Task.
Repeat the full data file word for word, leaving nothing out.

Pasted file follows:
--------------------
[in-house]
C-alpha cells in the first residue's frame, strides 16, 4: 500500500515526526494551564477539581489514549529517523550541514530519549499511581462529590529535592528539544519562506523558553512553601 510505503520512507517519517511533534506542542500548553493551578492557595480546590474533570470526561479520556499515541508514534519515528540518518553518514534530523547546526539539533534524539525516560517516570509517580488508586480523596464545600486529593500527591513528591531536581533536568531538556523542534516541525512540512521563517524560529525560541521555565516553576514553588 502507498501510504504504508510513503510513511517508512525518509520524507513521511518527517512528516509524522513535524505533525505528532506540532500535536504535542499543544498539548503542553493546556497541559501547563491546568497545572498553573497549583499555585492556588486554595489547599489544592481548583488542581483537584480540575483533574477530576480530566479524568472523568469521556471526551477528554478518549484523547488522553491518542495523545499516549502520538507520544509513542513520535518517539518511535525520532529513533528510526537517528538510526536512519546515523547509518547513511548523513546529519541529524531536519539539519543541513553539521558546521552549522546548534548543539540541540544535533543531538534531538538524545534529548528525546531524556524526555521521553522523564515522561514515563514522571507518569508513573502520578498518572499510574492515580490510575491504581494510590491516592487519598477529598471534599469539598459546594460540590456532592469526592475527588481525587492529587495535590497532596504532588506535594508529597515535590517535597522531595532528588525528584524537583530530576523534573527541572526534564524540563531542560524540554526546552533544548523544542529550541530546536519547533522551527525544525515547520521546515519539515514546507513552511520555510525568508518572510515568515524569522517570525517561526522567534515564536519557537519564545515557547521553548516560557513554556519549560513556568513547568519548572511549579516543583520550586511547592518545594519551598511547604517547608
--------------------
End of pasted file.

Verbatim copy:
[in-house]
C-alpha cells in the first residue's frame, strides 16, 4: 500500500515526526494551564477539581489514549529517523550541514530519549499511581462529590529535592528539544519562506523558553512553601 510505503520512507517519517511533534506542542500548553493551578492557595480546590474533570470526561479520556499515541508514534519515528540518518553518514534530523547546526539539533534524539525516560517516570509517580488508586480523596464545600486529593500527591513528591531536581533536568531538556523542534516541525512540512521563517524560529525560541521555565516553576514553588 502507498501510504504504508510513503510513511517508512525518509520524507513521511518527517512528516509524522513535524505533525505528532506540532500535536504535542499543544498539548503542553493546556497541559501547563491546568497545572498553573497549583499555585492556588486554595489547599489544592481548583488542581483537584480540575483533574477530576480530566479524568472523568469521556471526551477528554478518549484523547488522553491518542495523545499516549502520538507520544509513542513520535518517539518511535525520532529513533528510526537517528538510526536512519546515523547509518547513511548523513546529519541529524531536519539539519543541513553539521558546521552549522546548534548543539540541540544535533543531538534531538538524545534529548528525546531524556524526555521521553522523564515522561514515563514522571507518569508513573502520578498518572499510574492515580490510575491504581494510590491516592487519598477529598471534599469539598459546594460540590456532592469526592475527588481525587492529587495535590497532596504532588506535594508529597515535590517535597522531595532528588525528584524537583530530576523534573527541572526534564524540563531542560524540554526546552533544548523544542529550541530546536519547533522551527525544525515547520521546515519539515514546507513552511520555510525568508518572510515568515524569522517570525517561526522567534515564536519557537519564545515557547521553548516560557513554556519549560513556568513547568519548572511549579516543583520550586511547592518545594519551598511547604517547608